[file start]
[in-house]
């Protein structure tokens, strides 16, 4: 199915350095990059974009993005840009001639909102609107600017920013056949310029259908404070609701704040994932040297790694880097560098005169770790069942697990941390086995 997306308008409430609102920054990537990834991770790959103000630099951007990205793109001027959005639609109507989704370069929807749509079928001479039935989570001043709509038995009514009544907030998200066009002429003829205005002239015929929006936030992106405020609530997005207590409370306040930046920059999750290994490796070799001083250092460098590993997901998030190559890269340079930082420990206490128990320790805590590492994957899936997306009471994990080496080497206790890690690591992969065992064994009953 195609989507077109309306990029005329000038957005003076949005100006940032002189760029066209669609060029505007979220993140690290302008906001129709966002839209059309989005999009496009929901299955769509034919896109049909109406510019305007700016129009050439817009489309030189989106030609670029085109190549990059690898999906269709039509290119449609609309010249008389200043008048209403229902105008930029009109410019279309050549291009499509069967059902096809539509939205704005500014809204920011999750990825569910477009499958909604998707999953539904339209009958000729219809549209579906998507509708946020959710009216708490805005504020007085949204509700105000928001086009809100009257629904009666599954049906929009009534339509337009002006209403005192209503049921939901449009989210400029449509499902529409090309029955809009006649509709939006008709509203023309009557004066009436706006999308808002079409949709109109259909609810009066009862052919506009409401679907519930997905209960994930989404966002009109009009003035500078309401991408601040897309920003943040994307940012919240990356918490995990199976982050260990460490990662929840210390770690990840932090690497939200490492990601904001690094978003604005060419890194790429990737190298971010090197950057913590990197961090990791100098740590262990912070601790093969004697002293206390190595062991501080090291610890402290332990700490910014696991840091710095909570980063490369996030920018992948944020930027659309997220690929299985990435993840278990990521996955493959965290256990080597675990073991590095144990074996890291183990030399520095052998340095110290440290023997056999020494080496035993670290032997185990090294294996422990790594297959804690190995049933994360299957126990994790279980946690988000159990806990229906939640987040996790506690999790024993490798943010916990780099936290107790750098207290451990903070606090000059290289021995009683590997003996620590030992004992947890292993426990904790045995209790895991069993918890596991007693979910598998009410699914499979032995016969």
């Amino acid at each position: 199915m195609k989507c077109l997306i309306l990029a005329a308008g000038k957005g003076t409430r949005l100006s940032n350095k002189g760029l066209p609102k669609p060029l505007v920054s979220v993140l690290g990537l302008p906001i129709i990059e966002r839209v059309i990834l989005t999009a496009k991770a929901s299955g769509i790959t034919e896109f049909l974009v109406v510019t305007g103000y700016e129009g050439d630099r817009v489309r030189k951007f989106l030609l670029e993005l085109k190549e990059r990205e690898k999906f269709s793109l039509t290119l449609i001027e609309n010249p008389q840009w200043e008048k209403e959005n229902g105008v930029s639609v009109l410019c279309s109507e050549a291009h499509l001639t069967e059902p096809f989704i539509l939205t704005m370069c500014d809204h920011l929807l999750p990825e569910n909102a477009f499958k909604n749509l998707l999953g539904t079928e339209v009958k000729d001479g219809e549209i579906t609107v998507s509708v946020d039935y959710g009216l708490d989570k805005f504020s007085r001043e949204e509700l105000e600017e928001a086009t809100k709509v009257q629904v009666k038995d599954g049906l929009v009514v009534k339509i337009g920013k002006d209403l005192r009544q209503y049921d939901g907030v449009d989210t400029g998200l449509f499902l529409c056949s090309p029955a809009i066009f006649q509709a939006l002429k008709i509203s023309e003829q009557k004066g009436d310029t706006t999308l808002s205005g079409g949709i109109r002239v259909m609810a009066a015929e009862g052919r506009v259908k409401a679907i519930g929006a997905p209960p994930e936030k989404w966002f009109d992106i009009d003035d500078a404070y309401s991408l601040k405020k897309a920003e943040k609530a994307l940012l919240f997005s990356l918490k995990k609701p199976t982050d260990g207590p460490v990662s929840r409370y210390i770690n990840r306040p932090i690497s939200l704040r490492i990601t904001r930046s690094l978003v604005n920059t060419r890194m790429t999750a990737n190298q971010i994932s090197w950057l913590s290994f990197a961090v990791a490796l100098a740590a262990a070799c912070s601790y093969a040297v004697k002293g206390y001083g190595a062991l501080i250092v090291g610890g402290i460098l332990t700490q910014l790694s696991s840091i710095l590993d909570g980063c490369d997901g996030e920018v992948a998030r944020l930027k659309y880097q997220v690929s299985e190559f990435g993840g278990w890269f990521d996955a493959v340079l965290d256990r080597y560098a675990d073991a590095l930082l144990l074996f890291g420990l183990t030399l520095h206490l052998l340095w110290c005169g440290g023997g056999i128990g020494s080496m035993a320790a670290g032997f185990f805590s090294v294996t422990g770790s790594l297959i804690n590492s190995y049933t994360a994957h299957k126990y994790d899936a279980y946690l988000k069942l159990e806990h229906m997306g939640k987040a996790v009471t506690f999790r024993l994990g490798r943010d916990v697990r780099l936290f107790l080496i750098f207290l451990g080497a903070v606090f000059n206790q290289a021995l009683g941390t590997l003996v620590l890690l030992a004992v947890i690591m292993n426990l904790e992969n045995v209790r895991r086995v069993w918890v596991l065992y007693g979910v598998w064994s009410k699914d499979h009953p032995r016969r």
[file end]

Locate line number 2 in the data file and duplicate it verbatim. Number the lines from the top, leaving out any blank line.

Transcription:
């Protein structure tokens, strides 16, 4: 199915350095990059974009993005840009001639909102609107600017920013056949310029259908404070609701704040994932040297790694880097560098005169770790069942697990941390086995 997306308008409430609102920054990537990834991770790959103000630099951007990205793109001027959005639609109507989704370069929807749509079928001479039935989570001043709509038995009514009544907030998200066009002429003829205005002239015929929006936030992106405020609530997005207590409370306040930046920059999750290994490796070799001083250092460098590993997901998030190559890269340079930082420990206490128990320790805590590492994957899936997306009471994990080496080497206790890690690591992969065992064994009953 195609989507077109309306990029005329000038957005003076949005100006940032002189760029066209669609060029505007979220993140690290302008906001129709966002839209059309989005999009496009929901299955769509034919896109049909109406510019305007700016129009050439817009489309030189989106030609670029085109190549990059690898999906269709039509290119449609609309010249008389200043008048209403229902105008930029009109410019279309050549291009499509069967059902096809539509939205704005500014809204920011999750990825569910477009499958909604998707999953539904339209009958000729219809549209579906998507509708946020959710009216708490805005504020007085949204509700105000928001086009809100009257629904009666599954049906929009009534339509337009002006209403005192209503049921939901449009989210400029449509499902529409090309029955809009006649509709939006008709509203023309009557004066009436706006999308808002079409949709109109259909609810009066009862052919506009409401679907519930997905209960994930989404966002009109009009003035500078309401991408601040897309920003943040994307940012919240990356918490995990199976982050260990460490990662929840210390770690990840932090690497939200490492990601904001690094978003604005060419890194790429990737190298971010090197950057913590990197961090990791100098740590262990912070601790093969004697002293206390190595062991501080090291610890402290332990700490910014696991840091710095909570980063490369996030920018992948944020930027659309997220690929299985990435993840278990990521996955493959965290256990080597675990073991590095144990074996890291183990030399520095052998340095110290440290023997056999020494080496035993670290032997185990090294294996422990790594297959804690190995049933994360299957126990994790279980946690988000159990806990229906939640987040996790506690999790024993490798943010916990780099936290107790750098207290451990903070606090000059290289021995009683590997003996620590030992004992947890292993426990904790045995209790895991069993918890596991007693979910598998009410699914499979032995016969």